BRIGGS: U.S. and Somali Forces conducting precision strikes against the al-Shabaab terror group in Somalia. Pentagon officials say the joint operation is the first under new expanded authority approved by President Trump back in March. It designates part of Somalia as an area of active hostility, giving the U.S. Military more power to strike targets believed to be linked to al-Shabaab. According to the U.S.-Africa command, eight al Shabaab terrorists were killed in the attack.

[04:55:00] ROMANS: Newly elected President Emmanuel Macron of France and his Centrist Party are on course to seize the overwhelming majority in the French Parliament. Despite a record low voter turnout of 49% on Sunday, Macron's Republic on the move party won over 32% of the vote in France's 577-seat Parliament, as many as 445 seats could go to Macron's 1-year-old party. The final round of voting is scheduled for this Sunday.

BRIGGS: Fascinating politician, not just a personal story but being a Centrist and will we see that spread?

All right, if you missed spring, you're not alone...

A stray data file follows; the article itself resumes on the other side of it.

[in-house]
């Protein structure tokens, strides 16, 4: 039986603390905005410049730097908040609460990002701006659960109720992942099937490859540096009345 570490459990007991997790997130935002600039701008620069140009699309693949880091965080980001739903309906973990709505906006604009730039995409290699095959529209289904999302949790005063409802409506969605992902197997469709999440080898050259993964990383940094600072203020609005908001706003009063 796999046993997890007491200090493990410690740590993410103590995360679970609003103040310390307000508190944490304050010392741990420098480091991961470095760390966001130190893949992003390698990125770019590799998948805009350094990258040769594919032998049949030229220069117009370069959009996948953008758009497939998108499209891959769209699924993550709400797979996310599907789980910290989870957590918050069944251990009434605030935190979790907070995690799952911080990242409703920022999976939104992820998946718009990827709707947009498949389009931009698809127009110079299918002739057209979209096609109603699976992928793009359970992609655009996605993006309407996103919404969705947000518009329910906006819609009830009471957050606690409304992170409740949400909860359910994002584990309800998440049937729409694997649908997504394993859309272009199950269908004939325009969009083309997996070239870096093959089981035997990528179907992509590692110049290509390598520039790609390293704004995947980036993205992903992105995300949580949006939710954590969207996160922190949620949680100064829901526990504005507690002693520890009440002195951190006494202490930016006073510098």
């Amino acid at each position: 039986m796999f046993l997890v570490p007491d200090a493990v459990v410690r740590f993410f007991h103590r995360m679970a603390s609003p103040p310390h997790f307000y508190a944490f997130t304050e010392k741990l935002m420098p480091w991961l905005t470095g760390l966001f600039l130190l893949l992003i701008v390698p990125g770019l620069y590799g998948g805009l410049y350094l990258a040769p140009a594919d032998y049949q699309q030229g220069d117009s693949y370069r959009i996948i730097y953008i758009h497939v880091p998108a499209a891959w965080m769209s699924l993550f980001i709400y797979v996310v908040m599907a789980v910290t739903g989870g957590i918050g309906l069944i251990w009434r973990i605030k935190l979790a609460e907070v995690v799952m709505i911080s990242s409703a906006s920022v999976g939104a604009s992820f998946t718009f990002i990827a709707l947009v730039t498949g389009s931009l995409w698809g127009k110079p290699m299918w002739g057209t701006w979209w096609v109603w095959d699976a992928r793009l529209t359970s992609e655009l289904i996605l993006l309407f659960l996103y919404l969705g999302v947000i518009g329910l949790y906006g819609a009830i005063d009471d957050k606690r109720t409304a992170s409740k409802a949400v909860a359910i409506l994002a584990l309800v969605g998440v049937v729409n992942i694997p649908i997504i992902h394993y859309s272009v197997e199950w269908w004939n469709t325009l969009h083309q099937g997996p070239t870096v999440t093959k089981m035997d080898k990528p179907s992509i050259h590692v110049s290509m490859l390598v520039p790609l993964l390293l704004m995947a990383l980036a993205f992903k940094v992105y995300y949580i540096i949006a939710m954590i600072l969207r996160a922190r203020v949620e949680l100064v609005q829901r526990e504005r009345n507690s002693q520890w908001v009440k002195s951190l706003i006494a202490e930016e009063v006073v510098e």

BRIGGS: ...record-breaking temperature is expected across the Midwest, the northeast. Derek Van Dam has our forecast.

DEREK VAN DAM, METEOROLOGIST: Dave, Christine you're probably going to be looking for the closest pool the second you get out of work today because temperatures are going to be soaring from the big apple to the nation's capital approaching a record-breaking territory for D.C. today and it's going to continue, at least for the next foreseeable future, but there are big changes in store which I'll show you in just one second.

Heads up, we've got about the potential to break 15 record high temperatures along in the New England Coastline. One just outside of Chicago as well heat continues for the Midwest. Look at the change, though New York 80 on Wednesday, 70 for the day Thursday, more of the same for D.C. Atlanta, you warm up a few degrees over the next few days. With this stagnant air mass in place, we have an air quality alert in place for Boston, New York, Philadelphia, and Washington, D.C. Look out, keep an eye to the sky, we have a chance of severe weather later today across the Midwest stretching towards the plain states. We've got a bull's-eye with a moderate risk of damaging winds, hail, isolated tornados for parts of Wyoming, South Dakota, and into Nebraska. Back to you.